You are almost there when you get to the Border Patrol checkpoint.

“Checkpoint Trauma,” as it is called by the Tohono O’odham people who are regularly pulled over, sniffed by hounds, strip searched by chalky, uncertain hands under the glaring beam of their own headlights.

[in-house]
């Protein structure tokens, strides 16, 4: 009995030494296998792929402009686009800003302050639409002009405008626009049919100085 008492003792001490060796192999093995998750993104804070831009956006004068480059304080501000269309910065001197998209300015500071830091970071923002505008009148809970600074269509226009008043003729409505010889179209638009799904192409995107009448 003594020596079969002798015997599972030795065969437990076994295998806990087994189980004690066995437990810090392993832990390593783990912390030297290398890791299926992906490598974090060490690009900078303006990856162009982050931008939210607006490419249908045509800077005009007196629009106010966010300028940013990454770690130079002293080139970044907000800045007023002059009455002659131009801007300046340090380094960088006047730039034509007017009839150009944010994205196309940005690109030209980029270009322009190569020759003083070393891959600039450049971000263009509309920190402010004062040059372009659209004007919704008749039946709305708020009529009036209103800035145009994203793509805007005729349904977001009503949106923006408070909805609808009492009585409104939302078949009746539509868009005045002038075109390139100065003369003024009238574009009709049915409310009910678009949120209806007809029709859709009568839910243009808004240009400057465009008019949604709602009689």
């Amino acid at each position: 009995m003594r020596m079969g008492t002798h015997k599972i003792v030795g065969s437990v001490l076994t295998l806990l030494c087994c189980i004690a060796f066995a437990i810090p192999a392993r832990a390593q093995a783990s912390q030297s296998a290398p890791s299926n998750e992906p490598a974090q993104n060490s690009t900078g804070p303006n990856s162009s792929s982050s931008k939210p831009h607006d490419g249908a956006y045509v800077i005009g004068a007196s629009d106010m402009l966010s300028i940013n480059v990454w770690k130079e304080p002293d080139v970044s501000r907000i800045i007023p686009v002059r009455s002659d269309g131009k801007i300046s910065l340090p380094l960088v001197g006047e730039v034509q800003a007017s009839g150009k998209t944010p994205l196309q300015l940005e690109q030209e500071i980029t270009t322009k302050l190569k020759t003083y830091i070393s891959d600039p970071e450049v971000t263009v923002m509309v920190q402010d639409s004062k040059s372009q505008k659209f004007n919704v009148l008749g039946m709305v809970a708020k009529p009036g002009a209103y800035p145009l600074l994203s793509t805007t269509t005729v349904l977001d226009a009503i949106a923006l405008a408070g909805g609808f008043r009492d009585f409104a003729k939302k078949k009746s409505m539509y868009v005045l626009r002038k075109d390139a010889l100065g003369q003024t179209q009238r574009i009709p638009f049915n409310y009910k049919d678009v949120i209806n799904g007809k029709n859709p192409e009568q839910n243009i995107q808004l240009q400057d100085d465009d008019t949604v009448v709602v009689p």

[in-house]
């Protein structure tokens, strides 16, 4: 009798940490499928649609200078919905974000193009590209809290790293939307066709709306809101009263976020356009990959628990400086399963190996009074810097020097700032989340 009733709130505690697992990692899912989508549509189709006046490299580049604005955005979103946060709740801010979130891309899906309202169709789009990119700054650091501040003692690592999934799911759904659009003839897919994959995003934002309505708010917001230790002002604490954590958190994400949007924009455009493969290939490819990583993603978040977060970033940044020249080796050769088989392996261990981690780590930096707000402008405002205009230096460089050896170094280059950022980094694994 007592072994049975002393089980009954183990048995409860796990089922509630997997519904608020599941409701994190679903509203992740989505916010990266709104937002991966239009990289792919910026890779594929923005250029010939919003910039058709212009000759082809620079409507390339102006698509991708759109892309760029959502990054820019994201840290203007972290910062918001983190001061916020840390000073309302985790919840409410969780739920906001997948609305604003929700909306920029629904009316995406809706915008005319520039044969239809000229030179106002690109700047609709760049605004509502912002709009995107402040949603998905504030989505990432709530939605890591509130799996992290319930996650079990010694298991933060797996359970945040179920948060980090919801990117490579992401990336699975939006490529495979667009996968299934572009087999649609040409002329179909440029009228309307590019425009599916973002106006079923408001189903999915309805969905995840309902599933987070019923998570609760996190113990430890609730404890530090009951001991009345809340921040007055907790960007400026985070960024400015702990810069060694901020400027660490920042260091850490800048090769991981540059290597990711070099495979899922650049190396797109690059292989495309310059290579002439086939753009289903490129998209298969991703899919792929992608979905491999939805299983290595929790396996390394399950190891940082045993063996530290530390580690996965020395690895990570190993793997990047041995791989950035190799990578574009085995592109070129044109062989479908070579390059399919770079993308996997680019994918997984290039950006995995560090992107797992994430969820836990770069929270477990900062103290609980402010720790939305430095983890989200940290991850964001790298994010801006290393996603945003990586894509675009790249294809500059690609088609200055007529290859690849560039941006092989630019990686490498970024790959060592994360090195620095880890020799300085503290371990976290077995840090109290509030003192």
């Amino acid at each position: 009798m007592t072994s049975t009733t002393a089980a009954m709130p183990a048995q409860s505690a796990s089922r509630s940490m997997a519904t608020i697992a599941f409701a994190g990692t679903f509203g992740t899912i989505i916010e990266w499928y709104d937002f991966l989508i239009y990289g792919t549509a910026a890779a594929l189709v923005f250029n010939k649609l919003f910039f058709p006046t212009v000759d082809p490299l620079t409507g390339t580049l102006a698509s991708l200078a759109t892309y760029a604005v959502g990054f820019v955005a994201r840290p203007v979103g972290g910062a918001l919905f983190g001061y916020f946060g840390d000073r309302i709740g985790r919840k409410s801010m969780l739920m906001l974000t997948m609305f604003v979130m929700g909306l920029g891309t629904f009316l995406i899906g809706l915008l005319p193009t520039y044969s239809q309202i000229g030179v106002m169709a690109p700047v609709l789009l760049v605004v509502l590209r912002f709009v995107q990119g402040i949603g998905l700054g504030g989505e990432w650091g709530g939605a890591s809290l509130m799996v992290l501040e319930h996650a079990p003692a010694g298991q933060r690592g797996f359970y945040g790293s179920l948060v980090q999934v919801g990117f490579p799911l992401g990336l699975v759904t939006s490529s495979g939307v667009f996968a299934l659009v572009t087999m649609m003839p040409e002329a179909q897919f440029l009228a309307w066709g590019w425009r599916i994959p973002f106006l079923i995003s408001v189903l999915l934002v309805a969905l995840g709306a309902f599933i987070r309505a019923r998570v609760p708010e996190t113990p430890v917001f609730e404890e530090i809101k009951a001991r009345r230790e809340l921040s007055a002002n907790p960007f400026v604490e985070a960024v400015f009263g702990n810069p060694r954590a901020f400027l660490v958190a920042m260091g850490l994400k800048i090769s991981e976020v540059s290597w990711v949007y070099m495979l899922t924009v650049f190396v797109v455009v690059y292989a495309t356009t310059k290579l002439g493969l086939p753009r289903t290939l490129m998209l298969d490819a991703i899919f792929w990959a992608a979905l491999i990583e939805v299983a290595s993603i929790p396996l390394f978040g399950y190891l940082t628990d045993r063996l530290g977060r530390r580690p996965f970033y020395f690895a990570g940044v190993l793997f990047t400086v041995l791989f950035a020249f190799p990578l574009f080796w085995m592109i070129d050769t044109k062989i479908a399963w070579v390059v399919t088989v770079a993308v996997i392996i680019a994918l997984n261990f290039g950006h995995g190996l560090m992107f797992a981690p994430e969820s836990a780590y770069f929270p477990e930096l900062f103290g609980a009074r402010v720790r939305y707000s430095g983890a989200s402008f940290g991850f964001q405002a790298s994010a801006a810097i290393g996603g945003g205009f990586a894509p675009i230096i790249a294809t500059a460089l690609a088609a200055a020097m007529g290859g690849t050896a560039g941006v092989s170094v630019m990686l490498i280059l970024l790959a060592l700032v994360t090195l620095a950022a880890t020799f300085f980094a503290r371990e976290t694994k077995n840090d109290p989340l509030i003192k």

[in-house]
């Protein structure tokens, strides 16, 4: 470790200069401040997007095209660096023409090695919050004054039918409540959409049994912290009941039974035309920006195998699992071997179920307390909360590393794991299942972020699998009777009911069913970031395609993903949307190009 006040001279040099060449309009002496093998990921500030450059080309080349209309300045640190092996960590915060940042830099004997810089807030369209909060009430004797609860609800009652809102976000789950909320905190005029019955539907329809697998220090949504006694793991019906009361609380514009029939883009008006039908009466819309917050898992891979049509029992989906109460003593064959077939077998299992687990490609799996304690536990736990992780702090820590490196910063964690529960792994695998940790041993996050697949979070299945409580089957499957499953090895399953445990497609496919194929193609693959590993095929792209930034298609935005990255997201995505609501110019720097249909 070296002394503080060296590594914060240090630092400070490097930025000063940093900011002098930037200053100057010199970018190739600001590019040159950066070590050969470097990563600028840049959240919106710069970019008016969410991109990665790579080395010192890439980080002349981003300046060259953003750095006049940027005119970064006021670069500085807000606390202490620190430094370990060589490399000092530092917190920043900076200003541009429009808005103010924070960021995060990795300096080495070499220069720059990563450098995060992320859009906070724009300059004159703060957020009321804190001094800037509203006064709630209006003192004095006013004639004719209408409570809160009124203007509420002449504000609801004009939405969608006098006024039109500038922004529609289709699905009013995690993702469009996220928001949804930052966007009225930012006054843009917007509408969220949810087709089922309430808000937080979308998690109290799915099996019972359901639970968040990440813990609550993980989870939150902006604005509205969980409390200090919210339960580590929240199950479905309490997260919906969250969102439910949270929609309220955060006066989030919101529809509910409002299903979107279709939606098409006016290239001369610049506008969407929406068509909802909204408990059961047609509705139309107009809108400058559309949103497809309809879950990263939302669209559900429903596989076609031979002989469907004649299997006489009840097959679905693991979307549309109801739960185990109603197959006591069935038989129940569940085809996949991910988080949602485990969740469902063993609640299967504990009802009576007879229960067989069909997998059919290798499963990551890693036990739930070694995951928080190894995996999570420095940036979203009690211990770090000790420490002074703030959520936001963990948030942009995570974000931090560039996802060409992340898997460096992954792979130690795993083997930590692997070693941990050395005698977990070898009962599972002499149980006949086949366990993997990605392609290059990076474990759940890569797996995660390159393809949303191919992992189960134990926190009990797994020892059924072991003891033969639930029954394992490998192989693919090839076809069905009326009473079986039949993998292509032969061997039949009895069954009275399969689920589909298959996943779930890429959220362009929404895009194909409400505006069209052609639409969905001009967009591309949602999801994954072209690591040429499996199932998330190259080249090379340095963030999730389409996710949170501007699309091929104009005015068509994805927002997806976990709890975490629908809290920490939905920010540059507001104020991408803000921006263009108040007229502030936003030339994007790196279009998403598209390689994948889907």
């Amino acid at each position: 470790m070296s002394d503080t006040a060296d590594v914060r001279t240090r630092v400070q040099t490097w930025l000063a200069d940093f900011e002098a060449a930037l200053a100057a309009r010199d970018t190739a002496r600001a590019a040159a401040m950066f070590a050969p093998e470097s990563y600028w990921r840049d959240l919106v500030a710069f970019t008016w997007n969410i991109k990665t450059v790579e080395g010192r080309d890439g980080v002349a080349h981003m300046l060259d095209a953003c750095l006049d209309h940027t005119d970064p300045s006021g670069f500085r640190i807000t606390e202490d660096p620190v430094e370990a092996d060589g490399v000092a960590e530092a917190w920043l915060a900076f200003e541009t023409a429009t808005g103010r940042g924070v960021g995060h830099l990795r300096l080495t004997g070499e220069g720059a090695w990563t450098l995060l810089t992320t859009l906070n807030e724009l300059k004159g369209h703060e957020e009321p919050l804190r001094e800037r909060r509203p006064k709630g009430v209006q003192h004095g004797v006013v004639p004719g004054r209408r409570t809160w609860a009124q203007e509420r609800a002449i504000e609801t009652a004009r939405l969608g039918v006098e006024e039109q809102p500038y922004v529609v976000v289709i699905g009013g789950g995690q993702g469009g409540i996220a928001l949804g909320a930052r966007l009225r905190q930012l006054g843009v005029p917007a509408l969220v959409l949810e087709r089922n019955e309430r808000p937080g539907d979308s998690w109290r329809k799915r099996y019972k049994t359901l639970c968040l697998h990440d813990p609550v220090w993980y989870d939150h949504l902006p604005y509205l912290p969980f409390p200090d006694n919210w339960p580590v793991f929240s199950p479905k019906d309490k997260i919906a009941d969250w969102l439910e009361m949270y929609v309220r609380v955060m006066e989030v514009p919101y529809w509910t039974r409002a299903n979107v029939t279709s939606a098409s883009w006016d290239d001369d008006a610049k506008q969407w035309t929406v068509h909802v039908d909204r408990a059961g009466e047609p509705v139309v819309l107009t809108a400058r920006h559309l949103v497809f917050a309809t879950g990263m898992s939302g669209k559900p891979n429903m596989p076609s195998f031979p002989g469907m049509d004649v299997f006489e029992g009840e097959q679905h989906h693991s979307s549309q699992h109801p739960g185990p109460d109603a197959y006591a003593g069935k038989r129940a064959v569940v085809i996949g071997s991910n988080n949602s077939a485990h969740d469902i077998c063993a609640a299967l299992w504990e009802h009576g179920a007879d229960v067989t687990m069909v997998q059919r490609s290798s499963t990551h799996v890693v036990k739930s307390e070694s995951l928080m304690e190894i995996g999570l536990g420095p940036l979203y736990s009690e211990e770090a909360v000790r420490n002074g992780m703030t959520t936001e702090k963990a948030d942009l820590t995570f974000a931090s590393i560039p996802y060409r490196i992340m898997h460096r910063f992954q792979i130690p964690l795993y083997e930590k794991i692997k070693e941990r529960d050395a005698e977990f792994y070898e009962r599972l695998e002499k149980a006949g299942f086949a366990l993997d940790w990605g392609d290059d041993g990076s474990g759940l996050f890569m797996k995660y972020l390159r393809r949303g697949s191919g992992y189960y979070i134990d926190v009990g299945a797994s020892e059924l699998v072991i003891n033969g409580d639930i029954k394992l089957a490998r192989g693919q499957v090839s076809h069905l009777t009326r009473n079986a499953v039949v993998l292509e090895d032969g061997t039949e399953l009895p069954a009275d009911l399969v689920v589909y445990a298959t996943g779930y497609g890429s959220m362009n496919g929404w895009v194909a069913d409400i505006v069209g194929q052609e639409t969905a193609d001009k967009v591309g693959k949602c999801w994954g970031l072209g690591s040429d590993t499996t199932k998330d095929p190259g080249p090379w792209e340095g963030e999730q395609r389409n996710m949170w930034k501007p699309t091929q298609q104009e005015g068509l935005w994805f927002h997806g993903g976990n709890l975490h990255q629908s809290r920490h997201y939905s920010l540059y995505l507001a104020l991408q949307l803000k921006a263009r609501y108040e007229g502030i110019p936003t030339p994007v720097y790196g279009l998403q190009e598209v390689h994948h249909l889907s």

Our cameras are aimed squarely at the agents when our car rolls to a gentle halt that belies our tightening throats, pounding hearts.